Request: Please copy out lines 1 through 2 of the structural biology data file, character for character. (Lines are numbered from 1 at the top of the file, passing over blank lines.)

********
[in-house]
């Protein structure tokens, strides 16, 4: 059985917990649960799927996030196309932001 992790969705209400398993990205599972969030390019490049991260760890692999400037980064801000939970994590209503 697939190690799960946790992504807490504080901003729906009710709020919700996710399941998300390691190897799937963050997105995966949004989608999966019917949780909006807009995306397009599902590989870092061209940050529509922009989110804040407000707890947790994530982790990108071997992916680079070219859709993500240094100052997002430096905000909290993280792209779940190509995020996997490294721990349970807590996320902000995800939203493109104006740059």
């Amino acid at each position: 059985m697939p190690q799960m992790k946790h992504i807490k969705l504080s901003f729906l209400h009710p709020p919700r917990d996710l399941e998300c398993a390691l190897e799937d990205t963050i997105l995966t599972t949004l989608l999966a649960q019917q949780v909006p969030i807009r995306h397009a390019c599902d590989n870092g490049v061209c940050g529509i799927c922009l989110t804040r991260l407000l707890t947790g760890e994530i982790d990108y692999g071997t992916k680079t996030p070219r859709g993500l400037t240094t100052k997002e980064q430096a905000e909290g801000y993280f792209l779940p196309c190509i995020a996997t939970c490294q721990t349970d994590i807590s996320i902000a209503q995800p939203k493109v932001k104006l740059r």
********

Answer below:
[in-house]
């Protein structure tokens, strides 16, 4: 059985917990649960799927996030196309932001 992790969705209400398993990205599972969030390019490049991260760890692999400037980064801000939970994590209503 697939190690799960946790992504807490504080901003729906009710709020919700996710399941998300390691190897799937963050997105995966949004989608999966019917949780909006807009995306397009599902590989870092061209940050529509922009989110804040407000707890947790994530982790990108071997992916680079070219859709993500240094100052997002430096905000909290993280792209779940190509995020996997490294721990349970807590996320902000995800939203493109104006740059």